To find out if the yellow leaves have been sunburned, look at the part of the bottom that is tinted closer to the base. The yellow leaf is probably burnt and not something else if this portion stays greener.
Why are my Western sword fern leaves turning brown?
A plant’s browning leaves are typically a symptom that it has been sunburned and has been exposed to excessive amounts of direct sunlight. Don’t worry; your plant probably won’t perish as a result, but its growth will be negatively impacted.
Should I leave my Polystichum munitum in direct sunlight?
No! Don’t leave your Polystichum munitum (or Western sword fern) in the sun if it displays the symptoms mentioned above; that’s why it’s in such a bad situation.
As explained in the paragraph above, the solution is simple, just place your Western sword fern in a place where the light does not reach it directly, in this way and with a correct watering, your plant should resume its life rather quickly.
Why are my Polystichum munitum leaves drooping or wilting ?
In most cases, this happens when your Polystichum munitum lacks water. This is especially the case for large plants, naturally they need more water than others.
You may quickly determine if your Polystichum munitum plant needs water by under-weighing its pot; if it seems light, the soil and roots are probably fairly dry and require water.
If the soil in your plant’s pot is completely dry, you will need to start by moistening it so that the roots will also benefit from the water. A common mistake is to drown the Western sword fern right after a dry period thinking that it needs a lot of water.
This is the case, but giving too much water at once is the best way to finish it off, you should actually water the soil normally, resuming a quiet watering rhythm.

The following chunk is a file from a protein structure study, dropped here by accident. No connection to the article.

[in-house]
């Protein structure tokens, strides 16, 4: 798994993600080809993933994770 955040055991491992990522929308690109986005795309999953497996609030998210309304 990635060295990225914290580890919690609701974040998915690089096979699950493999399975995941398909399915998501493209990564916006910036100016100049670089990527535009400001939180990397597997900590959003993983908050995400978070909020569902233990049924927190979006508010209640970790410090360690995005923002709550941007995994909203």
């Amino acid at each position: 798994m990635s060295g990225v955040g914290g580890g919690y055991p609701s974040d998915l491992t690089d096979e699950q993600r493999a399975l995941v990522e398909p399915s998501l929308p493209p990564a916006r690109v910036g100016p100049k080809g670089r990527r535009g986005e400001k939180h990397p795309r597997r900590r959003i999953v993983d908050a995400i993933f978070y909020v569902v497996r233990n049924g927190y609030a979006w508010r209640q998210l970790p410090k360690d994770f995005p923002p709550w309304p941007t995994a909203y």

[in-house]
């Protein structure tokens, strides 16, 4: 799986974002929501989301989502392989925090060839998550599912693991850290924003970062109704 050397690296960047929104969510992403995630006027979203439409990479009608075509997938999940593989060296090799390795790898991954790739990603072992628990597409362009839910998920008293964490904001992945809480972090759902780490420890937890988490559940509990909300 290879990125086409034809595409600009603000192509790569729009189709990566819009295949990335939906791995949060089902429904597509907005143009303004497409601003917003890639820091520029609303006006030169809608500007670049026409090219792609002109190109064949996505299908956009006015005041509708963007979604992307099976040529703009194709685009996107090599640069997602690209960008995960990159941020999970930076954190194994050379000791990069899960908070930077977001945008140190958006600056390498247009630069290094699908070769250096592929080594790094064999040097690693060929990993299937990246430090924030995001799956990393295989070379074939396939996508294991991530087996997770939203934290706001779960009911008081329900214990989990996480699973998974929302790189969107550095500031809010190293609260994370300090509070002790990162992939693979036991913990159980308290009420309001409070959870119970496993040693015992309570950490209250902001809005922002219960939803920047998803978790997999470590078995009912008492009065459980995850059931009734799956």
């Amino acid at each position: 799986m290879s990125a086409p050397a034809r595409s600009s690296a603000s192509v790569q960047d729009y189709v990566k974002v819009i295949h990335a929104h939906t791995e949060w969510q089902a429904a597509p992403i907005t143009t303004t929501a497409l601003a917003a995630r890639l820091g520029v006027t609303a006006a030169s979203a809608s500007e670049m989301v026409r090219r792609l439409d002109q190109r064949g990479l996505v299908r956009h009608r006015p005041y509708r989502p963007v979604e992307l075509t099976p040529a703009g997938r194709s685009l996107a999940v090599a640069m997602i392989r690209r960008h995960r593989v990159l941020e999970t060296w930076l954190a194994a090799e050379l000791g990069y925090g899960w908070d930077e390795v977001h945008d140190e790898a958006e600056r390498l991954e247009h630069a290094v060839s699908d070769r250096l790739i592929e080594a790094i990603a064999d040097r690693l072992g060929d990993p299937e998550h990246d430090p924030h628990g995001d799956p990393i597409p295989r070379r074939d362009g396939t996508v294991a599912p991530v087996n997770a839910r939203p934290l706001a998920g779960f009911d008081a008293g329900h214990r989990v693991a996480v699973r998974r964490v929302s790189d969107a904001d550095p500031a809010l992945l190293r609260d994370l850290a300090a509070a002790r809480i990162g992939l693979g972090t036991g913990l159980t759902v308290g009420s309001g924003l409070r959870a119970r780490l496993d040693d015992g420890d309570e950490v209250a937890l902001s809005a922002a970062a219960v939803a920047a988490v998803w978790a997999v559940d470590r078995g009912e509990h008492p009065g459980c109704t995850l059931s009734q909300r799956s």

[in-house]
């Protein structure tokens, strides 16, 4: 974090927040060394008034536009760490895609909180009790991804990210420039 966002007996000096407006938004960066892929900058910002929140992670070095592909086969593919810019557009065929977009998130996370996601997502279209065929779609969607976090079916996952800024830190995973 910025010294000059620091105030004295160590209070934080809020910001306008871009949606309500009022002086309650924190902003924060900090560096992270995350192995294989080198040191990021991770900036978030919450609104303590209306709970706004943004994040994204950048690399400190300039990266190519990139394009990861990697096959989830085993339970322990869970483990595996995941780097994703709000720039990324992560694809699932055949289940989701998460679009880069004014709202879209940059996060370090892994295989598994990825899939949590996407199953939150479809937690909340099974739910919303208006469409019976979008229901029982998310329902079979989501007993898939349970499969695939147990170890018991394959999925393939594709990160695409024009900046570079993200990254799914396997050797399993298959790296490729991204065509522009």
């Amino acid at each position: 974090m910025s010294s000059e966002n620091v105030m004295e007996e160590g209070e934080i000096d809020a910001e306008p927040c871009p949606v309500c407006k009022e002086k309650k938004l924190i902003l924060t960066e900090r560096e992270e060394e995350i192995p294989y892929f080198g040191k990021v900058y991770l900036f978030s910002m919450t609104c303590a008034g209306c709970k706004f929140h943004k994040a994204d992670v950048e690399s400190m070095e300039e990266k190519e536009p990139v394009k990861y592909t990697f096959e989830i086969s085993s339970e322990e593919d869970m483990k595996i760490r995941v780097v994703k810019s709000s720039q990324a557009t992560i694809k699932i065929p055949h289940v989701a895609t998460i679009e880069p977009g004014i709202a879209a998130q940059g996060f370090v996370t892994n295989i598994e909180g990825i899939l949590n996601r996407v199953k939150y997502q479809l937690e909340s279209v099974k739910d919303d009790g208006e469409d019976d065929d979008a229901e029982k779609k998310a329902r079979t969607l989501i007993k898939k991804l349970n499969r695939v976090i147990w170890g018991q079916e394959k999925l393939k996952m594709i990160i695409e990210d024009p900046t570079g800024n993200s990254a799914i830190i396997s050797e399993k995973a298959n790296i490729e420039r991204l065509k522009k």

Caring Tips for Polystichum munitum
Water is necessary for your plant to live, but timing and amount of watering must be balanced. Overwatering could have disastrous effects on your own name, as we already mentioned.
You can tell if your plant needs water by touching the soil; if it still feels damp, it’s usually preferable to wait a few more days.
Always keep temperatures stable
It is also a good idea to keep your Polystichum munitum at a stable temperature (especially if it is kept indoors!). At GreenShack, we generally recommend staying in the 65 and 85 degrees F range. Of course, do not place your Polystichum munitum near a source of hot (or cold) air such as A/C units, radiators or the like.
Keep your Western sword fern Dust-Free
This one concerns indoor plants, just like on your furniture, dust is also deposited on the leaves of your indoor plants, the problem is that it can prevent them from receiving the necessary light, this would slow down (or even stop) the photosynthesis process, and eventually, they would lose their colors.
For your Western sword fern, this would be a true descent into hell, and it would also appease the pests.
To remove the dust, gently rub the plant’s leaves with a microfiber cloth. Dust can be removed more easily with a damp cloth, but stay away from corrosive substances like rubbing alcohol!
Keep drainage in mind
If you have a tendency to overwater, you should be mindful of your drainage, and if they don’t already have them, we suggest selecting a saucer and a pot with drainage holes.
If your pots don’t already have holes in them, you can add volcanic rocks (or any other pebbles with holes) to the bottom of your pot in the meantime. This will assist in creating a channel and keep the water from pooling there for an extended period of time, protecting the roots from decay.